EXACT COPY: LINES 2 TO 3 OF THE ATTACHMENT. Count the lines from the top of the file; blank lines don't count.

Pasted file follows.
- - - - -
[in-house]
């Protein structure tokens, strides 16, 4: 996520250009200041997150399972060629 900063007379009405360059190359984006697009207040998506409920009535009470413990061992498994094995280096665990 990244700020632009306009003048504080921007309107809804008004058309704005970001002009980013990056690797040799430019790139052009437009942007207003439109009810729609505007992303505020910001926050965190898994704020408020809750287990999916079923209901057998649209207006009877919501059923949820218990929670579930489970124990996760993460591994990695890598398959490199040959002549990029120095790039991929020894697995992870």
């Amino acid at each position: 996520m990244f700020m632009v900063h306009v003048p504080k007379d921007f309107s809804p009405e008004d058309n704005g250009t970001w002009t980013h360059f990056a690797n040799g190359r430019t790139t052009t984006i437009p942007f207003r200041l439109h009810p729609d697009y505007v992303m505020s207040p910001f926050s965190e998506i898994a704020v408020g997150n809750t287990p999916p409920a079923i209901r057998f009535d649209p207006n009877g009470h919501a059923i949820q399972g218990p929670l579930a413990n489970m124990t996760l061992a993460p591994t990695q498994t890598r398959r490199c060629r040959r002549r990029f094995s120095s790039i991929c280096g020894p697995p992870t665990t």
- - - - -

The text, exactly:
């Protein structure tokens, strides 16, 4: 996520250009200041997150399972060629 900063007379009405360059190359984006697009207040998506409920009535009470413990061992498994094995280096665990 990244700020632009306009003048504080921007309107809804008004058309704005970001002009980013990056690797040799430019790139052009437009942007207003439109009810729609505007992303505020910001926050965190898994704020408020809750287990999916079923209901057998649209207006009877919501059923949820218990929670579930489970124990996760993460591994990695890598398959490199040959002549990029120095790039991929020894697995992870």
């Amino acid at each position: 996520m990244f700020m632009v900063h306009v003048p504080k007379d921007f309107s809804p009405e008004d058309n704005g250009t970001w002009t980013h360059f990056a690797n040799g190359r430019t790139t052009t984006i437009p942007f207003r200041l439109h009810p729609d697009y505007v992303m505020s207040p910001f926050s965190e998506i898994a704020v408020g997150n809750t287990p999916p409920a079923i209901r057998f009535d649209p207006n009877g009470h919501a059923i949820q399972g218990p929670l579930a413990n489970m124990t996760l061992a993460p591994t990695q498994t890598r398959r490199c060629r040959r002549r990029f094995s120095s790039i991929c280096g020894p697995p992870t665990t």